University of California, Berkeley

University of California, Berkeley

Berkeley, CA

Along the Line: Designing and Planning BART, 1963–1976

Mon, Apr 1 '249 AM  –  Sat, Aug 31 '245 PM
Berkeley, CA, US | UC Berkeley, Environmental Design Library, 210 Bauer Wurster Hall

This exhibition presents a journey through BART's architectural history, adding context and dimension to current discussions about the system's future. It features the work of the architects, landscape architects, and planners who were involved in BART's initial design. Many of these, including Donn Emmons, Tallie B. Maule, Ernest Born, Vernon DeMars, and Lawrence Halprin, had connections to the College of Environmental Design, and most of the materials in the exhibition are drawn from the Environmental Design Archives.

BART leadership, hoping to lure middle-class passengers commuting from Bay Area suburbs to downtown San Francisco, wanted “esthetically pleasing” stations surrounded by landscapes that would both enhance the rider’s experience and “make a contribution to the community through which [BART] passes.”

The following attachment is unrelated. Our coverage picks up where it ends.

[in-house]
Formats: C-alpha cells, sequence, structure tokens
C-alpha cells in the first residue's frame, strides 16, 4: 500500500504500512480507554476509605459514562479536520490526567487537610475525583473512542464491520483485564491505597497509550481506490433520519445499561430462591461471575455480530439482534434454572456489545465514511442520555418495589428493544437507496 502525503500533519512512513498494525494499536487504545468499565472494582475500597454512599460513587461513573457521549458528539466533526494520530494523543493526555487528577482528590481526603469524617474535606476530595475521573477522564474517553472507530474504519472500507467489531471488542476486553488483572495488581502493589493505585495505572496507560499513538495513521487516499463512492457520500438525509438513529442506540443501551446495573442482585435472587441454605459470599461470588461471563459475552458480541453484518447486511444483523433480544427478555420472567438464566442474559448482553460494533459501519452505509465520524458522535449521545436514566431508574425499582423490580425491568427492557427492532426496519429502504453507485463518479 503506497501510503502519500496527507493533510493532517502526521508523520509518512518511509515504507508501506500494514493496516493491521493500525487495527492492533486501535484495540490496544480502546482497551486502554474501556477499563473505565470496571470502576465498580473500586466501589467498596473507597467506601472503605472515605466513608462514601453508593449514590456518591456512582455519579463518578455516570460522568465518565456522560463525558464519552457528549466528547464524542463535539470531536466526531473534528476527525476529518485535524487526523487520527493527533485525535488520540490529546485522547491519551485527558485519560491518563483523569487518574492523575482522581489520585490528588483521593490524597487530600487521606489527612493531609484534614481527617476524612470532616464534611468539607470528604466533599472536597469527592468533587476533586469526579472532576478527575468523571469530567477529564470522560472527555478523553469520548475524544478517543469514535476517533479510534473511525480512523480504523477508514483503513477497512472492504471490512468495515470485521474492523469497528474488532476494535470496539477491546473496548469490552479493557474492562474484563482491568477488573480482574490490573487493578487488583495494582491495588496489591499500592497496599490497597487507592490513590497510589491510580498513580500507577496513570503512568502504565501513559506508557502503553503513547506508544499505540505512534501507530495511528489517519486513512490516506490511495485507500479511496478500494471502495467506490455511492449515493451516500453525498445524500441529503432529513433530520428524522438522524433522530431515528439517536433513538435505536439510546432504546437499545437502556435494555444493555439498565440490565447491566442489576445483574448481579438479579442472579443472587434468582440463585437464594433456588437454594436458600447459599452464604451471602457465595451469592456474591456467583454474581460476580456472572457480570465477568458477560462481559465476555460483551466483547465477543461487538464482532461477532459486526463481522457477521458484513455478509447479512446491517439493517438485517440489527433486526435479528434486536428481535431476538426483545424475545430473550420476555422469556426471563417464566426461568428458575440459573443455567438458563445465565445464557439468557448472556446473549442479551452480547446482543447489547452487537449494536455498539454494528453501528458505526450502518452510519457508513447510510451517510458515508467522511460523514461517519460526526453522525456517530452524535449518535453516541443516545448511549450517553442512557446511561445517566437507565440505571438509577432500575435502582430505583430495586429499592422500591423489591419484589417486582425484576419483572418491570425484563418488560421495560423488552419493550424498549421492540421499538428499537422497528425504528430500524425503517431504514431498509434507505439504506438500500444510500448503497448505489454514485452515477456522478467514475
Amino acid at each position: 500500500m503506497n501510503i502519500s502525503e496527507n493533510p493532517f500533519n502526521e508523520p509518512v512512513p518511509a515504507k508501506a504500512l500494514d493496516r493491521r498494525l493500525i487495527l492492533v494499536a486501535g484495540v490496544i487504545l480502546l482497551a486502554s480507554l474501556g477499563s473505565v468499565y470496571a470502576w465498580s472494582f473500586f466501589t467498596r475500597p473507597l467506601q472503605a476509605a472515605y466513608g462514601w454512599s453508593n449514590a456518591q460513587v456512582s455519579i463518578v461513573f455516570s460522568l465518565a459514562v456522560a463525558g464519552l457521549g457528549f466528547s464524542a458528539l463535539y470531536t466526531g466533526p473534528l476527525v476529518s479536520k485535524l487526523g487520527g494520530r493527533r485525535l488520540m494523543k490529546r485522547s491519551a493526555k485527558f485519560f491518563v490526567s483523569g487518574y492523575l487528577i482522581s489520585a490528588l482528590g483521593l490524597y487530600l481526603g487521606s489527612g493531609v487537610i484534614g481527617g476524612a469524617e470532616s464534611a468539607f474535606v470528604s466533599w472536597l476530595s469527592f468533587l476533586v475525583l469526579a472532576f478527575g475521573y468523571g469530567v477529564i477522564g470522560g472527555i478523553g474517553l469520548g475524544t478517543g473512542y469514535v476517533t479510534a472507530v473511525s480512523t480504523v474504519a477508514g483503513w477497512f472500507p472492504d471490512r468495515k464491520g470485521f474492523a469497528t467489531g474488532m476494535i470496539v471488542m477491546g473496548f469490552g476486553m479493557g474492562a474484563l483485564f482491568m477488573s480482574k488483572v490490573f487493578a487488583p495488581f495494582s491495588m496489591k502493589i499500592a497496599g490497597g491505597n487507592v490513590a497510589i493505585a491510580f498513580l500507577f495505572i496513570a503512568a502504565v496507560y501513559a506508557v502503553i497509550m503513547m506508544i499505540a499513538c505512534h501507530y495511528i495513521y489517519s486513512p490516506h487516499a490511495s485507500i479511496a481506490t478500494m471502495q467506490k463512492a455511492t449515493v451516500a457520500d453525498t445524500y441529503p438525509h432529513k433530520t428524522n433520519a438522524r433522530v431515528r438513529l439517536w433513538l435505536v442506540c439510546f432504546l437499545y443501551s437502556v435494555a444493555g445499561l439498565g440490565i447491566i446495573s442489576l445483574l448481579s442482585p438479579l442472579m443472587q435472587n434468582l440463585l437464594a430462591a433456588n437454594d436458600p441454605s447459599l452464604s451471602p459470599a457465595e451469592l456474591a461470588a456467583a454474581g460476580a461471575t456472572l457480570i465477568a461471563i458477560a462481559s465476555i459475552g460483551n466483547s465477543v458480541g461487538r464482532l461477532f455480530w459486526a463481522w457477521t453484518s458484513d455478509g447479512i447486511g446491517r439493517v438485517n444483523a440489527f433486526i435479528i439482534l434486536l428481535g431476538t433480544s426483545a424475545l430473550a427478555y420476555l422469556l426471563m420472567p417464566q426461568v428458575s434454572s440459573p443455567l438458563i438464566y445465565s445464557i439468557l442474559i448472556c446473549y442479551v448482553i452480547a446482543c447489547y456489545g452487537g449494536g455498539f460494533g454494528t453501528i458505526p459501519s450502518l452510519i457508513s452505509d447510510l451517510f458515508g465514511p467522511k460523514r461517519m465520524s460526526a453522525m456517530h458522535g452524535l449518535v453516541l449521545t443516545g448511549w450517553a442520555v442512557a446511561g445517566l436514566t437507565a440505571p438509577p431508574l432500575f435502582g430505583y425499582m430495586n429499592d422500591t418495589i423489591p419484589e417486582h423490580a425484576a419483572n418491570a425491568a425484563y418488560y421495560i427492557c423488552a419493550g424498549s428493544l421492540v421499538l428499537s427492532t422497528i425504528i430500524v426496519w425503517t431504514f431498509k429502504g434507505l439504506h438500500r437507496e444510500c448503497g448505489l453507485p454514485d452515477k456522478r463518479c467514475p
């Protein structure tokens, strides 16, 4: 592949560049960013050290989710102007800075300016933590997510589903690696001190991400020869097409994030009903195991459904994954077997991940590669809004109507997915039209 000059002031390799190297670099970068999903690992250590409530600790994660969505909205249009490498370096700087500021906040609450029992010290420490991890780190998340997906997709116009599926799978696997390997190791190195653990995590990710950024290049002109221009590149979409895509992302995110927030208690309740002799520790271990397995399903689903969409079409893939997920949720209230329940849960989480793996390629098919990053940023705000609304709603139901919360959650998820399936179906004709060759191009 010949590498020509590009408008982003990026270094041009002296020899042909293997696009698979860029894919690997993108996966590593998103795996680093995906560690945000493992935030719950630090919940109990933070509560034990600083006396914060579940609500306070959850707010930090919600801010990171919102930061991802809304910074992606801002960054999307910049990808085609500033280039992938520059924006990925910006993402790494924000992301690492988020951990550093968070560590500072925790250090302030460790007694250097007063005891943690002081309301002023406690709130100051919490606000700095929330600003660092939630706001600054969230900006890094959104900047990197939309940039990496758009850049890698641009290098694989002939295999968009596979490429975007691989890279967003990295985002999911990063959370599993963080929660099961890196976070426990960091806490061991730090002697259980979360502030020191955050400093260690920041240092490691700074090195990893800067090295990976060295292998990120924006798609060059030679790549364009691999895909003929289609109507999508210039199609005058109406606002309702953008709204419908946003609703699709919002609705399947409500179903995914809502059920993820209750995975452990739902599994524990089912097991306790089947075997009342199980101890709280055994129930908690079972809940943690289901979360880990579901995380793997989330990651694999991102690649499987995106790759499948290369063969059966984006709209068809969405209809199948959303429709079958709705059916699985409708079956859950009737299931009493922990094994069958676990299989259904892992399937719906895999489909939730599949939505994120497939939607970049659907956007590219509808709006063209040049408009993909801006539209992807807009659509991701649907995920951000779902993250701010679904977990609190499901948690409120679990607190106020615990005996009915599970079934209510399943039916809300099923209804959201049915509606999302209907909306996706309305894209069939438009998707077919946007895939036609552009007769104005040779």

Despite minimal budgets, many of the designers saw the assignment as an opportunity to make a contribution to the region’s design reputation. They seized on the chance to apply new theories and methods to the type of project they believed would characterize the majority of the work for the next generation of architects.

The exhibition, on view in the Environmental Design Library's Judith Stronach / Raymond Lifchez Exhibit Cases during regular library hours, includes sections on early plans for BART, the design of the cars and logo, the elevated track and linear parkway in the East Bay, urban renewal at the Embarcadero station, and the architecture of the Glen Park and El Cerrito del Norte stations. 

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